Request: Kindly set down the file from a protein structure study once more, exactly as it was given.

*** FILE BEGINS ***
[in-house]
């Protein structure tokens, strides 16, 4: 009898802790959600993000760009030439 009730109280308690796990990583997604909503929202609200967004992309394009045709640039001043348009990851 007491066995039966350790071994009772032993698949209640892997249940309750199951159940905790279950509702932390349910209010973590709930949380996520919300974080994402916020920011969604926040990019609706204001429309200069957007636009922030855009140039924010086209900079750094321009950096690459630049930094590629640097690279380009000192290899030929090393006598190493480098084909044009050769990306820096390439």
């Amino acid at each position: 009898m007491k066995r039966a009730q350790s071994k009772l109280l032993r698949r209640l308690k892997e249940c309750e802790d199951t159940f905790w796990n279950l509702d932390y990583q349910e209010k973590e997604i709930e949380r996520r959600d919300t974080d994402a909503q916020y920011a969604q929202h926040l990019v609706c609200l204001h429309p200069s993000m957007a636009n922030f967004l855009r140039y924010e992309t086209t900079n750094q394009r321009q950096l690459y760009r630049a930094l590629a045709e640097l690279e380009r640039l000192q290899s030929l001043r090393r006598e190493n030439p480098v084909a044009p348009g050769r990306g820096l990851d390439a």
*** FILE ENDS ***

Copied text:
[in-house]
């Protein structure tokens, strides 16, 4: 009898802790959600993000760009030439 009730109280308690796990990583997604909503929202609200967004992309394009045709640039001043348009990851 007491066995039966350790071994009772032993698949209640892997249940309750199951159940905790279950509702932390349910209010973590709930949380996520919300974080994402916020920011969604926040990019609706204001429309200069957007636009922030855009140039924010086209900079750094321009950096690459630049930094590629640097690279380009000192290899030929090393006598190493480098084909044009050769990306820096390439």
């Amino acid at each position: 009898m007491k066995r039966a009730q350790s071994k009772l109280l032993r698949r209640l308690k892997e249940c309750e802790d199951t159940f905790w796990n279950l509702d932390y990583q349910e209010k973590e997604i709930e949380r996520r959600d919300t974080d994402a909503q916020y920011a969604q929202h926040l990019v609706c609200l204001h429309p200069s993000m957007a636009n922030f967004l855009r140039y924010e992309t086209t900079n750094q394009r321009q950096l690459y760009r630049a930094l590629a045709e640097l690279e380009r640039l000192q290899s030929l001043r090393r006598e190493n030439p480098v084909a044009p348009g050769r990306g820096l990851d390439a």